\end{array}
\right.,
\end{aligned}

so
\label{eqn:maxwellStokes:580}
\begin{aligned}
\gamma_{23} \cdot G &= -E^1 \\
\gamma_{31} \cdot G &= -E^2 \\
\gamma_{12} \cdot G &= -E^3.
\end{aligned}

We now have the pieces required to expand \ref{eqn:maxwellStokes:500} and \ref{eqn:maxwellStokes:620}, which are respectively

\label{eqn:maxwellStokes:501}
\begin{aligned}
– c \partial_2 B^1 + c \partial_1 B^2 – \partial_0 E^3 &= \inv{\epsilon_0 c} J^3 \\
– c \partial_3 B^1 + c \partial_1 B^3 + \partial_0 E^2 &= -\inv{\epsilon_0 c} J^2 \\
– c \partial_3 B^2 + c \partial_2 B^3 – \partial_0 E^1 &= \inv{\epsilon_0 c} J^1 \\
– \partial_3 E^3 – \partial_2 E^2 – \partial_1 E^1 &= – \inv{\epsilon_0} \rho
\end{aligned}

which are the components of the Ampere-Maxwell equation, and Gauss’s law

\label{eqn:maxwellStokes:600}
\begin{aligned}
\inv{\mu_0} \spacegrad \cross \BB – \epsilon_0 \PD{t}{\BE} &= \BJ \\
\end{aligned}

## Problem 2:

Prove \ref{eqn:maxwellStokes:180}.

The proof just requires the expansion of the dot products using scalar selection

\label{eqn:maxwellStokes:260}
\begin{aligned}
d^2 x \cdot G
&=
\gpgradezero{ d^2 x (-I) F } \\
&=
-\gpgradezero{ I d^2 x F } \\
&=
-I \lr{ d^2 x \wedge F },
\end{aligned}

and
for the three volume dot product

\label{eqn:maxwellStokes:280}
\begin{aligned}
d^3 x \cdot (I J)
&=
d^3 x\, I J
} \\
&=
I d^3 x\, J
} \\
&=
-I \lr{ d^3 x \wedge J }.
\end{aligned}

## Problem 3:

Using each of the four possible spacetime volume elements, write out the components of the Stokes integral
\ref{eqn:maxwellStokes:180}.

The four possible volume and associated area elements are
\label{eqn:maxwellStokes:220}
\begin{aligned}
d^3 x = c \gamma_0 \gamma_1 \gamma_2 dt dx dy & \qquad d^2 x = \gamma_1 \gamma_2 dx dy + c \gamma_2 \gamma_0 dy dt + c \gamma_0 \gamma_1 dt dx \\
d^3 x = c \gamma_0 \gamma_1 \gamma_3 dt dx dz & \qquad d^2 x = \gamma_1 \gamma_3 dx dz + c \gamma_3 \gamma_0 dz dt + c \gamma_0 \gamma_1 dt dx \\
d^3 x = c \gamma_0 \gamma_2 \gamma_3 dt dy dz & \qquad d^2 x = \gamma_2 \gamma_3 dy dz + c \gamma_3 \gamma_0 dz dt + c \gamma_0 \gamma_2 dt dy \\
d^3 x = \gamma_1 \gamma_2 \gamma_3 dx dy dz & \qquad d^2 x = \gamma_1 \gamma_2 dx dy + \gamma_2 \gamma_3 dy dz + c \gamma_3 \gamma_1 dz dx \\
\end{aligned}

Wedging the area element with $$F$$ will produce pseudoscalar multiples of the various $$\BE$$ and $$\BB$$ components, but a recipe for these components is required.

First note that for $$k \ne 0$$, the wedge $$\gamma_k \wedge \gamma_0 \wedge F$$ will just select components of $$\BB$$. This can be seen first by simplifying

\label{eqn:maxwellStokes:300}
\begin{aligned}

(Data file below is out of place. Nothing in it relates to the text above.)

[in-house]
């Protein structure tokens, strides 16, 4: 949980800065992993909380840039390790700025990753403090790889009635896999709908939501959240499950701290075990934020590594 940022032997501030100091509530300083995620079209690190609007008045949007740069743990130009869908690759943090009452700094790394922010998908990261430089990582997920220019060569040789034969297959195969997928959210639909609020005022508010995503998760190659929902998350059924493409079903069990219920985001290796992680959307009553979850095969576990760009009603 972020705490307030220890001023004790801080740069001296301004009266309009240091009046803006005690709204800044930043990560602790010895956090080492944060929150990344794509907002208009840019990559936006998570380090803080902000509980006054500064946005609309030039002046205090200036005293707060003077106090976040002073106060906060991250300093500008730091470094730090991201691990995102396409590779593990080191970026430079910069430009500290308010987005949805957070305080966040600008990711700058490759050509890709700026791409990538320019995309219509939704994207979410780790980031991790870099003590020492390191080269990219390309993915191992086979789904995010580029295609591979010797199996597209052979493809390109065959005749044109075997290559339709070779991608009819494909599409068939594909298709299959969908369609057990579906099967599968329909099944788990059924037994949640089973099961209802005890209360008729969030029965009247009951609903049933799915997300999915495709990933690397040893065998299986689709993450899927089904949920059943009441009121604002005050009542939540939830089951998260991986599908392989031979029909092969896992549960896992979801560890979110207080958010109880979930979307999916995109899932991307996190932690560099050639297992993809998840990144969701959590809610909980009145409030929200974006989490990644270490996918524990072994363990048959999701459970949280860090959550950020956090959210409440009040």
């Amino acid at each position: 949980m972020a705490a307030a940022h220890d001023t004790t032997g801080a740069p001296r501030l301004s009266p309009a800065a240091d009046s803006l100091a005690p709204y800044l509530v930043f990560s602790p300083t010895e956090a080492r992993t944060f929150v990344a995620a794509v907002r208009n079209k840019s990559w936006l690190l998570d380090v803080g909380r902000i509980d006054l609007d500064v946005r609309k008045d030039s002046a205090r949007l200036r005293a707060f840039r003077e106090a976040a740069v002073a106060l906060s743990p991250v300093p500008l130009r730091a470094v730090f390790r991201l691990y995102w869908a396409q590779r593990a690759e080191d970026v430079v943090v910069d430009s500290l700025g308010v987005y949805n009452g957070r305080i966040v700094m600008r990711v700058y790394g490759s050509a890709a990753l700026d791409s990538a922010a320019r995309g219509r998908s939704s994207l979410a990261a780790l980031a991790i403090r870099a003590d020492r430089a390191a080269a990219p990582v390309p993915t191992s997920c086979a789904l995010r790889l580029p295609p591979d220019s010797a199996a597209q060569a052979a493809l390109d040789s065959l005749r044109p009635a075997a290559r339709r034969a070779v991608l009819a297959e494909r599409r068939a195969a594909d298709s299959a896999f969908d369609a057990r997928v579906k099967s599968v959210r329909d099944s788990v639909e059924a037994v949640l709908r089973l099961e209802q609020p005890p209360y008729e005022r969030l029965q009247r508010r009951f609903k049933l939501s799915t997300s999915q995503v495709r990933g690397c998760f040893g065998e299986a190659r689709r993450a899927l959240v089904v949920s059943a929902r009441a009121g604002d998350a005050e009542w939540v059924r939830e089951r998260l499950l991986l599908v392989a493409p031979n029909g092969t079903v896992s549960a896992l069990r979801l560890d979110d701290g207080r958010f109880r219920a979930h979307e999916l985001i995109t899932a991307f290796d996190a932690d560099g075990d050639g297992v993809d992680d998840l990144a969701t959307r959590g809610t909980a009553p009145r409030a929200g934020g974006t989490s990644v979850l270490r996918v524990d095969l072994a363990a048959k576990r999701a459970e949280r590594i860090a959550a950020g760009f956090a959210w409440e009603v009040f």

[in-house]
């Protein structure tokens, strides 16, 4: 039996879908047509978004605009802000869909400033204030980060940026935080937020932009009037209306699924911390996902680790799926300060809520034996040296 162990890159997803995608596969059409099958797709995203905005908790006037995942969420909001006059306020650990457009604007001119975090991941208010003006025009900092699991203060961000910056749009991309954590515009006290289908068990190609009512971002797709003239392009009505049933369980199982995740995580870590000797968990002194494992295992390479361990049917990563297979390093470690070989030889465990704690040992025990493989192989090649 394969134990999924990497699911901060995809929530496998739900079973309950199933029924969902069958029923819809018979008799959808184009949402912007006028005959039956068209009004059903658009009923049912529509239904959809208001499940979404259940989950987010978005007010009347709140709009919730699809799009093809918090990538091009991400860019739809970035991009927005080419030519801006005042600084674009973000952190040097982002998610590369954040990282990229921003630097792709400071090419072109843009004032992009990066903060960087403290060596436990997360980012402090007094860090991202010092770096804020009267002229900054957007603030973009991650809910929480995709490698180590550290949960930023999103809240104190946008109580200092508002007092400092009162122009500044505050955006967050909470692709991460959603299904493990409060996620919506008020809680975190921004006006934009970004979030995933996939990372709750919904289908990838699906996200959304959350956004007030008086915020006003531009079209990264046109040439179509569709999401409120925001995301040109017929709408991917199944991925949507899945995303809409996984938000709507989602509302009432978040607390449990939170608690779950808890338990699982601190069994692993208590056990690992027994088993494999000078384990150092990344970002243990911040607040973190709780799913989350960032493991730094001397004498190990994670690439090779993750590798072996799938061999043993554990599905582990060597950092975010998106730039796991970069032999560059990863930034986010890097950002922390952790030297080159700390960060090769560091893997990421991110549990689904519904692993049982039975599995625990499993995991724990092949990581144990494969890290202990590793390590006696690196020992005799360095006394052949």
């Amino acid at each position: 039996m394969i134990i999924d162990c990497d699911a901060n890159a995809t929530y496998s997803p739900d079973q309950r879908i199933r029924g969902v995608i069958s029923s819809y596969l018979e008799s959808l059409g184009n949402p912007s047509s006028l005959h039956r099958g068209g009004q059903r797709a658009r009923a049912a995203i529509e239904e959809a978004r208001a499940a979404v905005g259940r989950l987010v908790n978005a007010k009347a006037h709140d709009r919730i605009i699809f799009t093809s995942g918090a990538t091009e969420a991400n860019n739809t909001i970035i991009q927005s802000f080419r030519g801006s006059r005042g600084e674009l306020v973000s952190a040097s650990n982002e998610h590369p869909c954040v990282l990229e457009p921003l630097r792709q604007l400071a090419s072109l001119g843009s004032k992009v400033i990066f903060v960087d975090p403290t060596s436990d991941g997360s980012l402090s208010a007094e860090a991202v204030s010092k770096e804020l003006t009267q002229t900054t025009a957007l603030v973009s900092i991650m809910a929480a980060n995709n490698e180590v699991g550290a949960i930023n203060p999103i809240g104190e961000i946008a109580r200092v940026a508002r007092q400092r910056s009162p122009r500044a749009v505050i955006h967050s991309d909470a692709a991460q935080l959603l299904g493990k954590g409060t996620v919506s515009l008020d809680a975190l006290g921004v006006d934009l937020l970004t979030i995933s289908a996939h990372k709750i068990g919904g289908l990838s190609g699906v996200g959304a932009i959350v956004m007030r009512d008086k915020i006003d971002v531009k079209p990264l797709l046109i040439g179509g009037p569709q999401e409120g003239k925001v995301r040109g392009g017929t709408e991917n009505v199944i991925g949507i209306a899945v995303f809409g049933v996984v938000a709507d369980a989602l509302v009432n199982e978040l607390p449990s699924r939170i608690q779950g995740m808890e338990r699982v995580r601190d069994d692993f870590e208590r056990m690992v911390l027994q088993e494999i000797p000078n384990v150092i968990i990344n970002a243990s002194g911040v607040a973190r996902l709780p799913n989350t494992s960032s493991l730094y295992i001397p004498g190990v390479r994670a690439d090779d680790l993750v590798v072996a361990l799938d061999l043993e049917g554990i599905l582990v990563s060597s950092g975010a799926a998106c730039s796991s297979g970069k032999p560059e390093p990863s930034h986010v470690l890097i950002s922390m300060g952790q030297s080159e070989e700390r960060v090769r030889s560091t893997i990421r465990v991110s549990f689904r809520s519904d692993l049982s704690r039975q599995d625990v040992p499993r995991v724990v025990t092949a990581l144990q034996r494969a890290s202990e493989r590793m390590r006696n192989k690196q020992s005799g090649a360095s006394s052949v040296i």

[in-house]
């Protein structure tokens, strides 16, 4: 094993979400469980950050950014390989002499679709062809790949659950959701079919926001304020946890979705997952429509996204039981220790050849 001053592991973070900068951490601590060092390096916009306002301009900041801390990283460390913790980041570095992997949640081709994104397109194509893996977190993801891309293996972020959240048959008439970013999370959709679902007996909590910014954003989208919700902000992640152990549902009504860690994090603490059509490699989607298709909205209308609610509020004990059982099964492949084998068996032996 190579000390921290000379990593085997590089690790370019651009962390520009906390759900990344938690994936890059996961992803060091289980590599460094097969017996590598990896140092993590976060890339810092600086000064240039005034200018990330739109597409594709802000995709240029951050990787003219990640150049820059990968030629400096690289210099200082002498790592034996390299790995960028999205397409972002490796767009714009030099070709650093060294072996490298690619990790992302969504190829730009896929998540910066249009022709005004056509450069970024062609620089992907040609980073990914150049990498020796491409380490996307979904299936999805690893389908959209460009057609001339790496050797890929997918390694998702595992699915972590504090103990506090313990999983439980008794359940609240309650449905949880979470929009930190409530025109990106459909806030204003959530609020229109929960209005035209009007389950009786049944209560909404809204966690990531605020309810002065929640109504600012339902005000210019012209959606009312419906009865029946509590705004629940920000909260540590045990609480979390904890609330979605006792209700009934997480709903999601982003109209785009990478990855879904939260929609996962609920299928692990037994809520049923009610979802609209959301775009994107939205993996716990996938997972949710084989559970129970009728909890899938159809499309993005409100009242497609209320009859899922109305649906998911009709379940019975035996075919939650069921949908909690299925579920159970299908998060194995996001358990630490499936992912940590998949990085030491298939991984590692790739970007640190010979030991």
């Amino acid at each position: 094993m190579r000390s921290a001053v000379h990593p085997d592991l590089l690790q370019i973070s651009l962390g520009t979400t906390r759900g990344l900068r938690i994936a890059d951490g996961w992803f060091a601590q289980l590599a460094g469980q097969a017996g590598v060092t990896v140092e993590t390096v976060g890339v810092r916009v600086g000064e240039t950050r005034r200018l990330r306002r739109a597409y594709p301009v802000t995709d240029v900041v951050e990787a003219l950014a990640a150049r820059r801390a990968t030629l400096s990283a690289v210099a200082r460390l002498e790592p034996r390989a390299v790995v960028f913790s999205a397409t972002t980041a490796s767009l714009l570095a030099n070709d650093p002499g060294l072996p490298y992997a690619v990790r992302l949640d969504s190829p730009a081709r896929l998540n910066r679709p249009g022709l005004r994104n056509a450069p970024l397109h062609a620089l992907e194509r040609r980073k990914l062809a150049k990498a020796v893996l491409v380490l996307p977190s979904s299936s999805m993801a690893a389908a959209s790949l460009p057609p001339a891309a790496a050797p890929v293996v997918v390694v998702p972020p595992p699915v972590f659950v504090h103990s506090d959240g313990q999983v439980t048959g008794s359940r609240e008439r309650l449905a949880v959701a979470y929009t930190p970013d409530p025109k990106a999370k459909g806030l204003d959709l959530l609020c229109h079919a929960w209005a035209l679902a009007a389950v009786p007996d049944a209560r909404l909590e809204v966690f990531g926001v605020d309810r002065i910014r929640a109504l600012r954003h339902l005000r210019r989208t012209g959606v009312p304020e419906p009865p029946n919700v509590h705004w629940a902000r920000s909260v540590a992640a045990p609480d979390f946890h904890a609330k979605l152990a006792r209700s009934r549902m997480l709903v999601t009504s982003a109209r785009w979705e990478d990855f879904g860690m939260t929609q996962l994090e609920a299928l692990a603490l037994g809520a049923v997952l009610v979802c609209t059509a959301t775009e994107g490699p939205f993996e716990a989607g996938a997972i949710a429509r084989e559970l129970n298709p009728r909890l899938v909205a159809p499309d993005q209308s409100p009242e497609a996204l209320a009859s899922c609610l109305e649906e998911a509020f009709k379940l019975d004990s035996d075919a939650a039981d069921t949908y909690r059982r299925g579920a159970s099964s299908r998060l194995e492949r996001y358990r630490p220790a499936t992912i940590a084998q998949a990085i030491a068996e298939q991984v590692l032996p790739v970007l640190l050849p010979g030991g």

I \BB
&=
\gamma_{0 1 2 3} B^m \gamma_{m 0} \\
&=
\left\{
\begin{array}{l l}
\gamma_{3 2} B^1 & \quad \mbox{$$m = 1$$} \\
\gamma_{1 3} B^2 & \quad \mbox{$$m = 2$$} \\
\gamma_{2 1} B^3 & \quad \mbox{$$m = 3$$}
\end{array}
\right.,
\end{aligned}

or

\label{eqn:maxwellStokes:320}
I \BB = – \epsilon_{a b c} \gamma_{a b} B^c.

From this it follows that

\label{eqn:maxwellStokes:340}
\gamma_k \wedge \gamma_0 \wedge F = I c B^k.

The electric field components are easier to pick out. Those are selected by

\label{eqn:maxwellStokes:360}
\begin{aligned}
\gamma_m \wedge \gamma_n \wedge F
&= \gamma_m \wedge \gamma_n \wedge \gamma_k \wedge \gamma_0 E^k \\
&= -I E^k \epsilon_{m n k}.
\end{aligned}

The respective volume element wedge products with $$J$$ are

\label{eqn:maxwellStokes:400}
\begin{aligned}
\inv{I} d^3 x \wedge J = \inv{c \epsilon_0} J^3
\inv{I} d^3 x \wedge J = \inv{c \epsilon_0} J^2
\inv{I} d^3 x \wedge J = \inv{c \epsilon_0} J^1,
\end{aligned}

and the respective sum of surface area elements wedged with the electromagnetic field are

\label{eqn:maxwellStokes:380}
\begin{aligned}
\inv{I} d^2 x \wedge F &= – \evalbar{E^3}{c \Delta t} dx dy + c \lr{ \evalbar{B^2}{\Delta x} dy – \evalbar{B^1}{\Delta y} dx } dt \\
\inv{I} d^2 x \wedge F &= \evalbar{E^2}{c \Delta t} dx dz + c \lr{ \evalbar{B^3}{\Delta x} dz – \evalbar{B^1}{\Delta z} dx } dt \\
\inv{I} d^2 x \wedge F &= – \evalbar{E^1}{c \Delta t} dy dz + c \lr{ \evalbar{B^3}{\Delta y} dz – \evalbar{B^2}{\Delta z} dy } dt \\
\inv{I} d^2 x \wedge F &= – \evalbar{E^3}{\Delta z} dy dx – \evalbar{E^2}{\Delta y} dx dz – \evalbar{E^1}{\Delta x} dz dy,
\end{aligned}

so
\label{eqn:maxwellStokes:381}
\begin{aligned}
\int_{\partial V} – \evalbar{E^3}{c \Delta t} dx dy + c \lr{ \evalbar{B^2}{\Delta x} dy – \evalbar{B^1}{\Delta y} dx } dt &=
c \int_V dx dy dt \inv{c \epsilon_0} J^3 \\
\int_{\partial V} \evalbar{E^2}{c \Delta t} dx dz + c \lr{ \evalbar{B^3}{\Delta x} dz – \evalbar{B^1}{\Delta z} dx } dt &=
-c \int_V dx dy dt \inv{c \epsilon_0} J^2 \\
\int_{\partial V} – \evalbar{E^1}{c \Delta t} dy dz + c \lr{ \evalbar{B^3}{\Delta y} dz – \evalbar{B^2}{\Delta z} dy } dt &=
c \int_V dx dy dt \inv{c \epsilon_0} J^1 \\
\int_{\partial V} – \evalbar{E^3}{\Delta z} dy dx – \evalbar{E^2}{\Delta y} dx dz – \evalbar{E^1}{\Delta x} dz dy &=
-\int_V dx dy dz \inv{\epsilon_0} \rho.
\end{aligned}

Observe that if the volume elements are taken to their infinesimal limits, we recover the traditional differential forms of the Ampere-Maxwell and Gauss’s law equations.

# References

[1] A. Macdonald. Vector and Geometric Calculus. CreateSpace Independent Publishing Platform, 2012.